When the Supreme Court announced in June that it would be hearing this case, John Wesley Hall, a leading Fourth Amendment expert and past NACDL President said, “This will clearly be the most important privacy case since Katz v. United States (1967), and probably the biggest case of the 2011-12 Supreme Court term.”
The brief was written by Jeffrey T. Green, co-Chair of NACDL’s Amicus Curiae Committee and partner at Sidley Austin LLP in Washington, DC; Susan J. Walsh of Vladeck, Waldman, Elias & Engelhard in New York City; Professor Sarah O’Rourke Schrup of the Northwestern University Supreme Court Practicum in Chicago, Ill.; and Executive Director Norman L. Reimer and Deputy Director of Public Affairs & Communications Ivan J. Dominguez of NACDL in Washington, DC.
In 2009, NACDL filed an amicus curiae brief in People v. Weaver, a warrantless GPS case arising under New York State’s Constitution. In that case, NACDL successfully argued in that case that warrantless GPS surveillance violated the New York State constitution. And in a separate case arising under the U.S. Constitution and currently pending before the Supreme Court of Ohio, State v. Johnson, NACDL argued in its amicus curiae brief that warrantless surveillance violates the First and Fourth Amendment to the U.S. Constitution.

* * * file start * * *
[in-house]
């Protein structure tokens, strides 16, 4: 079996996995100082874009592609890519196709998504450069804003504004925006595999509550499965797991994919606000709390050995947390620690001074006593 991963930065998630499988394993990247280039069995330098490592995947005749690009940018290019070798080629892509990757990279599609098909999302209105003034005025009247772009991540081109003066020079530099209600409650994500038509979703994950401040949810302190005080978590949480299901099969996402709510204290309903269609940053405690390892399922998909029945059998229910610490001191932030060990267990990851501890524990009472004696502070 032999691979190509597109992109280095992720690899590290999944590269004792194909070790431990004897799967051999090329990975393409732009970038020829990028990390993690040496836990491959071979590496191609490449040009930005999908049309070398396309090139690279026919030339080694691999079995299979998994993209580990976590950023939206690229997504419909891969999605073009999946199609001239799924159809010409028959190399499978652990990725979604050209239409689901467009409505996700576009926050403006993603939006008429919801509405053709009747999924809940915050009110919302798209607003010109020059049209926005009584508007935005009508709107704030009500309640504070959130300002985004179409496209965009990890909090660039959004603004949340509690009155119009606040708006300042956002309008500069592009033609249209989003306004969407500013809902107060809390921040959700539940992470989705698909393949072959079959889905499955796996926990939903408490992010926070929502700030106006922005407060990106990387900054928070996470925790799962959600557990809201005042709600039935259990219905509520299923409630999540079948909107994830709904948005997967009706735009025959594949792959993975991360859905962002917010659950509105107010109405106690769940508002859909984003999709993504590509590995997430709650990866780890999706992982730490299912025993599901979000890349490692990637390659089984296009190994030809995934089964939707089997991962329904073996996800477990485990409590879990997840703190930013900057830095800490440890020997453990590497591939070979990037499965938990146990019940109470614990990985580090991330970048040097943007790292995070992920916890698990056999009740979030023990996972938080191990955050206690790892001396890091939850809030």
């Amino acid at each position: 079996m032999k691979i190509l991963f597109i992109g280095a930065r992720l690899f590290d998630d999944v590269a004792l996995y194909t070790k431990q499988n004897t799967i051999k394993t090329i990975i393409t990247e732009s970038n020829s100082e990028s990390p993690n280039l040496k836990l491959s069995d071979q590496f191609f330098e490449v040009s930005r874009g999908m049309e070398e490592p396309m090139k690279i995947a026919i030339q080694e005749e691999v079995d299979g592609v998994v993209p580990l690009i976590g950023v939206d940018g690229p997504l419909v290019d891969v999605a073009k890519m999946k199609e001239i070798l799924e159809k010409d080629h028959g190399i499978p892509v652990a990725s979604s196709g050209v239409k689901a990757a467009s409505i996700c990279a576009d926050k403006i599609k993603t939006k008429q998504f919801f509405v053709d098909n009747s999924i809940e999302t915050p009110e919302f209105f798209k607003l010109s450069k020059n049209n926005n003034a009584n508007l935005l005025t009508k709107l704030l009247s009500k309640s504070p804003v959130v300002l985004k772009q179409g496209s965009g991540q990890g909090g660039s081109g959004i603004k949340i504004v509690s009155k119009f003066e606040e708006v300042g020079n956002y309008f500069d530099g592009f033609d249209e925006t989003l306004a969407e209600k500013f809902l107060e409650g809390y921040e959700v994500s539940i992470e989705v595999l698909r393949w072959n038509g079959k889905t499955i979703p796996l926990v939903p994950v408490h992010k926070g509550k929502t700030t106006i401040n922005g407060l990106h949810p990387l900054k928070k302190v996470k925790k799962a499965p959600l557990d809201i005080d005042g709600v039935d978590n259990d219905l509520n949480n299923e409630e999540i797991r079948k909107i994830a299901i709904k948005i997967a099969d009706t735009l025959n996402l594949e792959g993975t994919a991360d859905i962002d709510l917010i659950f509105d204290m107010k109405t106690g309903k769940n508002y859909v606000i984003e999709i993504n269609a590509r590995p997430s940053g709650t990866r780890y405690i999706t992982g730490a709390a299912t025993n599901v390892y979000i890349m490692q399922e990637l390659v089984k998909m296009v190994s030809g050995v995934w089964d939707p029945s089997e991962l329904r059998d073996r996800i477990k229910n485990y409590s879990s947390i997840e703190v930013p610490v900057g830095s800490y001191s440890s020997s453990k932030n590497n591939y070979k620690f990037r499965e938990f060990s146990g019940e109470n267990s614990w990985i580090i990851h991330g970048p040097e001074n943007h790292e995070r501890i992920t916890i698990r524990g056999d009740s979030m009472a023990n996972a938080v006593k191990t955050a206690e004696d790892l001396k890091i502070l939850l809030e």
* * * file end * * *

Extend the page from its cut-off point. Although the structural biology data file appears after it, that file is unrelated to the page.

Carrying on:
Oral argument in the Jones case is scheduled before the Supreme Court on November 8, 2011.
A link to NACDL’s joint amicus curiae brief in United States v. Jones is available here.
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The National Association of Criminal Defense Lawyers is the preeminent organization advancing the mission of the criminal defense bar to ensure justice and due process for persons accused of crime or wrongdoing. A professional bar association founded in 1958, NACDL's many thousands of direct members in 28 countries – and 90 state, provincial and local affiliate organizations totaling up to 40,000 attorneys – include private criminal defense lawyers, public defenders, military defense counsel, law professors and judges committed to preserving fairness and promoting a rational and humane criminal legal system.